DirecTV allows some NFL refunds after anthem controversy

DirecTV is allowing at least some customers to cancel subscriptions to its Sunday Ticket package of NFL games and obtain refunds, if they cite players' national anthem protests as the reason for discontinuing service, customer service representatives said Tuesday.

Under Sunday Ticket's regular policy, refunds are not to be given once the season is underway. But the representatives said they are making exceptions this season -- which began in September -- because of the controversy over the protests, in which players kneel or link arms during the national anthem.

Spokesmen for DirecTV-parent AT&T Inc. (NYSE:T) and the National Football League declined to comment.

The shift is the latest twist in a controversy that has divided the nation after President Donald Trump blasted players who took a knee during the anthem and said they should be fired. He has called on people to walk out of stadiums when players are kneeling, and has continued to express his displeasure over the protests.

"For people to disrespect that by kneeling during the playing of our national anthem, I think is disgraceful," Mr. Trump said on Tuesday.

Several teams have issued statements defending the rights of their players to express their opinion or have otherwise shown solidarity with them, as has the league.

Not only are the political stakes high but the business ones are too. Football draws the biggest TV audiences of American sports and is important to the bottom line of a host of major media companies. Sunday Ticket is one of the NFL's premier franchises, earning it $1.5 billion a year in licensing revenue, and is a major customer draw for DirecTV.

The controversy comes as the league is trying to rebound in the ratings. Viewership was down last year and the trend is continuing. Network executives and league officials attributed last year's declines in part to viewing competition from the presidential election, distaste with the pace and quality of games, and also the anthem protests.

DirecTV service representatives contacted by The Wall Street Journal had different understandings of the policy. One said refunds to those concerned about the anthem protests are only allowed for people with certain offers or plans. One representative said full refunds were available for subscribers complaining about anthem protests. Another said such people could only get pro-rated refunds for the remainder of the season. Yet other representatives said refunds still aren't allowed for any reason and that the policy hadn't changed.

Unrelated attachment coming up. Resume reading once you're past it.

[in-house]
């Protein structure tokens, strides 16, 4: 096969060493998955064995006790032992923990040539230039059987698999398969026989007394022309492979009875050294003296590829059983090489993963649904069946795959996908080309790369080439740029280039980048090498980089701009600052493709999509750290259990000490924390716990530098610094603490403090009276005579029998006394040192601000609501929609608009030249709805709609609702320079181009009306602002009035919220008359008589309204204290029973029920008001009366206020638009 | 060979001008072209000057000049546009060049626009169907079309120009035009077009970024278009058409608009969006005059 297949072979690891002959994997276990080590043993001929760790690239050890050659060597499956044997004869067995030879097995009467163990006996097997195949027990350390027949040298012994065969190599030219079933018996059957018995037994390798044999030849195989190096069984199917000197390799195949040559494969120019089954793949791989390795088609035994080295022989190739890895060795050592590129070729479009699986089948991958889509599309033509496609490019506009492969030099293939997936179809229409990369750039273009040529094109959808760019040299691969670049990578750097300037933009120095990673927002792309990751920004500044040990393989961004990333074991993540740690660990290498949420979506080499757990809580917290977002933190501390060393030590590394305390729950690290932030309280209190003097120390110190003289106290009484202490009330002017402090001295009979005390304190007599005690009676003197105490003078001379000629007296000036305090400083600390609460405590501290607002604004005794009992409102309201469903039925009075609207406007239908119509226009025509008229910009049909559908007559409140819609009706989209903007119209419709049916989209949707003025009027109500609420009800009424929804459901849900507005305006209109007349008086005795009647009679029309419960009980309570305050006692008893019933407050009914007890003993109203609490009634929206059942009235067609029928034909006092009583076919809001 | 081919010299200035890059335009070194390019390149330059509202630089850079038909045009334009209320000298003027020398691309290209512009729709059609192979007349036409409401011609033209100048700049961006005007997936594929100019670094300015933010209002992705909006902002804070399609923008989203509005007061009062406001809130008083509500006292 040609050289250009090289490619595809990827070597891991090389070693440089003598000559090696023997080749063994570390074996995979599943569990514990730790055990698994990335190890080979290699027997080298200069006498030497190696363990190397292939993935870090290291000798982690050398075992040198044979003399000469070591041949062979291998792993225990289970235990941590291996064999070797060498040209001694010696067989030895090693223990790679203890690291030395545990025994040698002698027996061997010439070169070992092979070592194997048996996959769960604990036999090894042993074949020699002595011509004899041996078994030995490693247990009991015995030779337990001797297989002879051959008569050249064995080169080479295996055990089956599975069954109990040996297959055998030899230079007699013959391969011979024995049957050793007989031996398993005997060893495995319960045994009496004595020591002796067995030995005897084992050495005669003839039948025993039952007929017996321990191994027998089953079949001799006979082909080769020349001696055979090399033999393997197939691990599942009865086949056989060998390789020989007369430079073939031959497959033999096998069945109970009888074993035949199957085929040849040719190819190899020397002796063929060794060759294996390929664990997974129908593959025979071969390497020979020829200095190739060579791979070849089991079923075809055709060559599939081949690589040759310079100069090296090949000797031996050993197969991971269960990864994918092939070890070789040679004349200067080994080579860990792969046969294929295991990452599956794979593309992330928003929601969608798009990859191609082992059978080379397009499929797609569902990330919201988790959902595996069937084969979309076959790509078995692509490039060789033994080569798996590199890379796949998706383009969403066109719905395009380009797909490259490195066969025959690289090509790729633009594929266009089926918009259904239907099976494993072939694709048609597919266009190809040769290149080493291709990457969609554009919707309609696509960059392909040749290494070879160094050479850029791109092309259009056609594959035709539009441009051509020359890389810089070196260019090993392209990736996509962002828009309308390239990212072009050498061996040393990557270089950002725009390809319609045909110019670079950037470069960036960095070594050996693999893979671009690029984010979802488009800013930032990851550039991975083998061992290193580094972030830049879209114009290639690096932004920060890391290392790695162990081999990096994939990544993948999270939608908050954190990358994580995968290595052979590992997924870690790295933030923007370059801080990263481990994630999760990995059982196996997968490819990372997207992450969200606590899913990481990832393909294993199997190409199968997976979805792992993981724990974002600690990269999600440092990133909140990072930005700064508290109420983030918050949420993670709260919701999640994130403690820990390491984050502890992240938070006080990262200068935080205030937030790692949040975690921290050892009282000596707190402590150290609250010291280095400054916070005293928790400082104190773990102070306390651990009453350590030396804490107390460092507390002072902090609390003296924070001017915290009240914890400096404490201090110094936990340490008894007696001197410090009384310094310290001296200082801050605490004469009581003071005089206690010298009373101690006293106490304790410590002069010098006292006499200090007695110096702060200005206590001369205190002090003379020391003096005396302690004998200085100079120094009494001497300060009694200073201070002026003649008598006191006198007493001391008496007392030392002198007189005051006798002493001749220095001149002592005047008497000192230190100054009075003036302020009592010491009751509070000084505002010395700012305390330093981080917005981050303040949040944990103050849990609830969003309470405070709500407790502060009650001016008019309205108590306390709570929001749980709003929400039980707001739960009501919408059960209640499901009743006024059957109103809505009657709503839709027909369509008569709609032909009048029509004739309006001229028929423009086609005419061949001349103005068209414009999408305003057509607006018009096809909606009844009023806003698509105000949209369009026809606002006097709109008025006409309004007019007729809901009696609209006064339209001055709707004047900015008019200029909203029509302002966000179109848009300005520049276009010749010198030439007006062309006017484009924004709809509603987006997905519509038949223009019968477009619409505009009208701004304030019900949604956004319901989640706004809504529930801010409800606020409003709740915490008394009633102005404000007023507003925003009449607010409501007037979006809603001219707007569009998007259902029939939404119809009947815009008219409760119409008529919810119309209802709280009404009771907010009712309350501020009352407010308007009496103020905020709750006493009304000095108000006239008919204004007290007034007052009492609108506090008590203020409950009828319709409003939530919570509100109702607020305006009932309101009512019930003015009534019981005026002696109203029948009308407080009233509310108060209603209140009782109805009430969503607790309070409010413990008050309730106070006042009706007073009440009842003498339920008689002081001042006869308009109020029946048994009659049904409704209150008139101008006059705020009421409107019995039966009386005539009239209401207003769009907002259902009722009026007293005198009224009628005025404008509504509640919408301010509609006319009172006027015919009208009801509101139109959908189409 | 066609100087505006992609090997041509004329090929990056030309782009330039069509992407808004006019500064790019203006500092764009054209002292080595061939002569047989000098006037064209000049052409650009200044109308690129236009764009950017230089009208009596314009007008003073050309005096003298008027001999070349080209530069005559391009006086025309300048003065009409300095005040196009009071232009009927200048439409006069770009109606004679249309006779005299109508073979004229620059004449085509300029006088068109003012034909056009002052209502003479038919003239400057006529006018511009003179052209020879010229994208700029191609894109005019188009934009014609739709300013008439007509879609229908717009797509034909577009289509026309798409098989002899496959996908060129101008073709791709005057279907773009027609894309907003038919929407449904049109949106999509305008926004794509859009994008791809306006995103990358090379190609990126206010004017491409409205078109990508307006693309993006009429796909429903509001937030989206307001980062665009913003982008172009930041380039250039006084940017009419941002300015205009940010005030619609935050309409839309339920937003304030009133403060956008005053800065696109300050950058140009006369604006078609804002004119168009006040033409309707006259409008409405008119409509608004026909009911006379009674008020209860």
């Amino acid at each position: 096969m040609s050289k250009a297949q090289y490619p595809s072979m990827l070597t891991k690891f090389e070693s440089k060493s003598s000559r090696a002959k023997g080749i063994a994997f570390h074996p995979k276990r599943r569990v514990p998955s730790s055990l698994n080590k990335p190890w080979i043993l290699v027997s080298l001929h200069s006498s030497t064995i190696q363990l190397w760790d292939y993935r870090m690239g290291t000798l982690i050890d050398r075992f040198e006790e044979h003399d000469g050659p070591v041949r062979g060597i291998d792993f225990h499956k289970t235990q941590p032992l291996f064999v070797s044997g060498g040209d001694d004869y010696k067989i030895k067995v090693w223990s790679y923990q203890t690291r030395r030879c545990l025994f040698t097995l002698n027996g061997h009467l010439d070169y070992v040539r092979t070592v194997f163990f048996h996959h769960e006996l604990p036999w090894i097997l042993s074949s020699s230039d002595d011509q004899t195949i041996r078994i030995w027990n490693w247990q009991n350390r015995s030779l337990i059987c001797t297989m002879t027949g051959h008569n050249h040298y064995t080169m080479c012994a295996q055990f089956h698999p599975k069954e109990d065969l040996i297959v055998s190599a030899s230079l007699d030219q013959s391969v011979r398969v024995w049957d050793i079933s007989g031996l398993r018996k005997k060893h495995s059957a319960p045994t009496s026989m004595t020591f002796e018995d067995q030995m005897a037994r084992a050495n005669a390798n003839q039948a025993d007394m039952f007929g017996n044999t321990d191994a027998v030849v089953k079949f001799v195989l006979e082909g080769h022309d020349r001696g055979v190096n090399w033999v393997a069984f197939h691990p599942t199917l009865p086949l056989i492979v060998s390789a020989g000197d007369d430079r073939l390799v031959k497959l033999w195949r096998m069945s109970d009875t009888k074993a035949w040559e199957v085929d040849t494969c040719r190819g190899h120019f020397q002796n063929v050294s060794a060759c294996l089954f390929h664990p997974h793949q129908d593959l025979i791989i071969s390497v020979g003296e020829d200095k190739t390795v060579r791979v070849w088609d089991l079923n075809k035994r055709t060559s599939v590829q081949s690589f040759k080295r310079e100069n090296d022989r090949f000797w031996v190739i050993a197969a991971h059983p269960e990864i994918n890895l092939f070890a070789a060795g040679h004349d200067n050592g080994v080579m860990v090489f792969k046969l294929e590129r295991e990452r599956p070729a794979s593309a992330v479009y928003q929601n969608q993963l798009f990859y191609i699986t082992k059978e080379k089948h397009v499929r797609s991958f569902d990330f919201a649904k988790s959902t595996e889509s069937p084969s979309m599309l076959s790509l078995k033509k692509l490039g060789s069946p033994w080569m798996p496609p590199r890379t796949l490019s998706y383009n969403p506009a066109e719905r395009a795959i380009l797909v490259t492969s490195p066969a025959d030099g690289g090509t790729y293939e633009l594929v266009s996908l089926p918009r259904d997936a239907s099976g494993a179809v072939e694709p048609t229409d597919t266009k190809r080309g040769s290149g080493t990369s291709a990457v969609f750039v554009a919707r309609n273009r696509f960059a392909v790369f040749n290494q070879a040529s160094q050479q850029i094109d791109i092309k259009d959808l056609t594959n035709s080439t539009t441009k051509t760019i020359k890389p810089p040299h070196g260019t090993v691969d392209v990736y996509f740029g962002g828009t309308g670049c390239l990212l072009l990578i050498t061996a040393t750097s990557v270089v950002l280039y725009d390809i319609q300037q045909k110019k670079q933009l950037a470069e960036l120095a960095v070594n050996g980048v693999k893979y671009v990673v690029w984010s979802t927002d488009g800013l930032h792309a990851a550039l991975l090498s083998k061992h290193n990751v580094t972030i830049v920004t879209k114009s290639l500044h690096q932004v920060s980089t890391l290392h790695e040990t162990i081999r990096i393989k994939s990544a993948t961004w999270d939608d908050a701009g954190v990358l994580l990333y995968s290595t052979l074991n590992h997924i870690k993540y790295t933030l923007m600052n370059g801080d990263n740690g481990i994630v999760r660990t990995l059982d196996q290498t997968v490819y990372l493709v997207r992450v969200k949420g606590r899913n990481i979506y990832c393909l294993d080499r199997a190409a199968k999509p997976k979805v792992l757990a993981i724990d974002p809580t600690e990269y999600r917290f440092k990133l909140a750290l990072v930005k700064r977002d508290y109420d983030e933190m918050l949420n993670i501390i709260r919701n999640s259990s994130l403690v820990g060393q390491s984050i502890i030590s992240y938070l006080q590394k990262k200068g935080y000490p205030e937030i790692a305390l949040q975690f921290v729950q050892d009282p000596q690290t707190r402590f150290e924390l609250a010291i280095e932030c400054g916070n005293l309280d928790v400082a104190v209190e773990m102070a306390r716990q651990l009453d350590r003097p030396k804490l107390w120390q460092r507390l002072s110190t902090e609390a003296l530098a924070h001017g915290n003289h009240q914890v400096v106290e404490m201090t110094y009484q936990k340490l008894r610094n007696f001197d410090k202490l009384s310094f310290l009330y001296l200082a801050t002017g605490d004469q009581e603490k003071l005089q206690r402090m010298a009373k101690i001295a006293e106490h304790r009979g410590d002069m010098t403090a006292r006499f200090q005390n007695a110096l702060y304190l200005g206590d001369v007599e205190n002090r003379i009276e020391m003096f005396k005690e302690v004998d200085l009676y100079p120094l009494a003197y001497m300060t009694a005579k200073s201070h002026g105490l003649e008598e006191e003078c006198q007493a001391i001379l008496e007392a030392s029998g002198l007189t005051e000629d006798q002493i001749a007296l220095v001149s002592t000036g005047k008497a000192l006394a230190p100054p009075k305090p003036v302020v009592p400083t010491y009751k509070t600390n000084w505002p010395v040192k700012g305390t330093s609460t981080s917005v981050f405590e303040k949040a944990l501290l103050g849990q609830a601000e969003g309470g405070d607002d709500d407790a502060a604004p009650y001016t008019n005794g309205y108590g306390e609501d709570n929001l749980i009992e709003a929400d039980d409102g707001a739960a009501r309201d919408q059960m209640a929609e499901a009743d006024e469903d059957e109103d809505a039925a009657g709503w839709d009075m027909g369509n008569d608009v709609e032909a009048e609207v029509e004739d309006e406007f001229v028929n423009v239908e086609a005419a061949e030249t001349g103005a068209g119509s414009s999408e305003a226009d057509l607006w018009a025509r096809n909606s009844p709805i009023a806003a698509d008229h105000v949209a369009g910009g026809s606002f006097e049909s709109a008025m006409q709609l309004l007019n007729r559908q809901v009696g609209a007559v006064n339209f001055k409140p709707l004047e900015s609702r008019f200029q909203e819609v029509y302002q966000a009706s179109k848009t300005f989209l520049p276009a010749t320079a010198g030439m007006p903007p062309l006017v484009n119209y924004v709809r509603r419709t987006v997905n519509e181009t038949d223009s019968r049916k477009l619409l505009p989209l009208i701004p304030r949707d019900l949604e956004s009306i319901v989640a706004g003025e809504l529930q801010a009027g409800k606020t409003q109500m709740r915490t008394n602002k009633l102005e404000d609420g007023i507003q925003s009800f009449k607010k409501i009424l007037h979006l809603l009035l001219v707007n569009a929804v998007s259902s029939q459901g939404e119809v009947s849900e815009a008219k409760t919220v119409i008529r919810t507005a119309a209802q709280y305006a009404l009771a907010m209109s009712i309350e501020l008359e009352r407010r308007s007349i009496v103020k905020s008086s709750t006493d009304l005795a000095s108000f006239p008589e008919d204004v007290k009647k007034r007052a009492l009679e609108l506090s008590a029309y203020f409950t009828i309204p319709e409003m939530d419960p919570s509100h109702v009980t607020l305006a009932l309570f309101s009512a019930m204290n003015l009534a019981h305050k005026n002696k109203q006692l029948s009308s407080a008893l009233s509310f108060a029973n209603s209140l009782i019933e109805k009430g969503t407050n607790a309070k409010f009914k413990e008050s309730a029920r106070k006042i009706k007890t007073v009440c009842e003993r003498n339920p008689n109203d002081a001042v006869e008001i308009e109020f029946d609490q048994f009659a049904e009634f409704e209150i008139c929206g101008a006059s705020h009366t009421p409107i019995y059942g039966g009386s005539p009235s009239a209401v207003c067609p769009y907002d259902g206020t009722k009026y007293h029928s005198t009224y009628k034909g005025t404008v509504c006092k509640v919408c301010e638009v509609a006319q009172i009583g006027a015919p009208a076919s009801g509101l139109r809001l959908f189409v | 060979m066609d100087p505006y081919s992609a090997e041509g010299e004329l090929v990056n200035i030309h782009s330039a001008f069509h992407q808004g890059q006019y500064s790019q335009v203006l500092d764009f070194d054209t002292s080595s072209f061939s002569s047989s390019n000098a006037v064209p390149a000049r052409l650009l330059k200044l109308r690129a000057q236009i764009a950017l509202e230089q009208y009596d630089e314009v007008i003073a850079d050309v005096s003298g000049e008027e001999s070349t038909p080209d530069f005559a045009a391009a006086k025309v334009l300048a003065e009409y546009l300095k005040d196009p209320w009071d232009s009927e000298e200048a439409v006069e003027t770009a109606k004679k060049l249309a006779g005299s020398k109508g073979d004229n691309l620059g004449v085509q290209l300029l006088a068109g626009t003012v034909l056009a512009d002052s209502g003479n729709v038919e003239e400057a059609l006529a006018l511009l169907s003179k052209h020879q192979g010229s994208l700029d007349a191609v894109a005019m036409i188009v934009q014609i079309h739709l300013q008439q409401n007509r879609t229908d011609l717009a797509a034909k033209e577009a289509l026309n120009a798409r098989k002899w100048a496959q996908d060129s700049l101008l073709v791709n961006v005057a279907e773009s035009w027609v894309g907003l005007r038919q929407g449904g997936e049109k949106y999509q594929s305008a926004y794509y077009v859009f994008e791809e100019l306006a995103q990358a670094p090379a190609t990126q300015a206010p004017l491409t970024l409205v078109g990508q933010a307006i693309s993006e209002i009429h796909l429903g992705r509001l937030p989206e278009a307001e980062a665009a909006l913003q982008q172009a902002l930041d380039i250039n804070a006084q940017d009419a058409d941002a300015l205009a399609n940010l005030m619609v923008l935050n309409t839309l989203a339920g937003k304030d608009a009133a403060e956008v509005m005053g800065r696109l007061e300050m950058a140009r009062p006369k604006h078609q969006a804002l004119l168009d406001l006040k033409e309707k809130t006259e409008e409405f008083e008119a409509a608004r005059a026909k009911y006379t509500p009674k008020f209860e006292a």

Mark Hoffman, a longtime subscriber to Sunday Ticket, which gives sports fans the ability to watch every Sunday game, said in an interview he was able to cancel his subscription on Monday. The package costs around $280 per-season.

"I honestly didn't think I'd get a refund," Mr. Hoffman said. "I know their guidelines, I just wanted to make a point." Mr. Hoffman, a former business editor at the Milwaukee Journal Sentinel, said he made his case successfully to a customer service representative after sitting through a recording saying cancellations weren't an option.

The protests, which started last season when quarterback Colin Kaepernick refused to stand for the national anthem to protest treatment of minorities by police, were a focal point of this past weekend's games.

Aside from DirecTV, the NFL-owned channel RedZone, which provides live action and scoring from every game on Sundays, is also experiencing some cancellations due to the protests.

Charles Plavk, a veteran who resides in Wisconsin, cancelled his subscription to the channel from Charter Communications' Spectrum Cable. He said when he called, the customer service representative said, "everybody's calling about that today." Unlike Sunday Ticket, which is only available through DirecTV, RedZone is available through a number of cable providers and streaming outlets.

A Charter spokeswoman declined to comment.

AT&T, owner of DirecTV, is trying to push toward completion of its pending $85 billion merger with Time Warner Inc., currently under review by the government.

During this past Sunday, CBS (NYSE:CBS) ratings were up slightly compared to the same with a year ago while NBC and Fox were down. ESPN's "Monday Night Football," which featured the popular Dallas Cowboys, was up substantially over last year, when a presidential debate ate into the football audience.